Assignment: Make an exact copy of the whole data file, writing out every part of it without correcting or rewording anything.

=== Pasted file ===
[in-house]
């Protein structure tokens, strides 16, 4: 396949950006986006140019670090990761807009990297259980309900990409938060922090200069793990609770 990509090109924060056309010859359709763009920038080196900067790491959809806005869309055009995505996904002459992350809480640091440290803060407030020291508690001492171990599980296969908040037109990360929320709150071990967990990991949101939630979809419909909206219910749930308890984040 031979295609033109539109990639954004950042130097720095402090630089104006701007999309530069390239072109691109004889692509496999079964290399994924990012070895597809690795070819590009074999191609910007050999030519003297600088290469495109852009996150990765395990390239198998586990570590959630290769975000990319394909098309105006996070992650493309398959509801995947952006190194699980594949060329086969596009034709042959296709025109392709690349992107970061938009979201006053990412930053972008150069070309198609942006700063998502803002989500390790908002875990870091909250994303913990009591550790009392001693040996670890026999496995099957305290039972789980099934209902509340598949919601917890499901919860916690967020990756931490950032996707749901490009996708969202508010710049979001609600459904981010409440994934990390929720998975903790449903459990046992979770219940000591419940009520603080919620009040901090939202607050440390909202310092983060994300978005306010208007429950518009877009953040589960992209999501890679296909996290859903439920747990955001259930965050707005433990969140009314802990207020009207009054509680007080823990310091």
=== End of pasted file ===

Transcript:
[in-house]
């Protein structure tokens, strides 16, 4: 396949950006986006140019670090990761807009990297259980309900990409938060922090200069793990609770 990509090109924060056309010859359709763009920038080196900067790491959809806005869309055009995505996904002459992350809480640091440290803060407030020291508690001492171990599980296969908040037109990360929320709150071990967990990991949101939630979809419909909206219910749930308890984040 031979295609033109539109990639954004950042130097720095402090630089104006701007999309530069390239072109691109004889692509496999079964290399994924990012070895597809690795070819590009074999191609910007050999030519003297600088290469495109852009996150990765395990390239198998586990570590959630290769975000990319394909098309105006996070992650493309398959509801995947952006190194699980594949060329086969596009034709042959296709025109392709690349992107970061938009979201006053990412930053972008150069070309198609942006700063998502803002989500390790908002875990870091909250994303913990009591550790009392001693040996670890026999496995099957305290039972789980099934209902509340598949919601917890499901919860916690967020990756931490950032996707749901490009996708969202508010710049979001609600459904981010409440994934990390929720998975903790449903459990046992979770219940000591419940009520603080919620009040901090939202607050440390909202310092983060994300978005306010208007429950518009877009953040589960992209999501890679296909996290859903439920747990955001259930965050707005433990969140009314802990207020009207009054509680007080823990310091």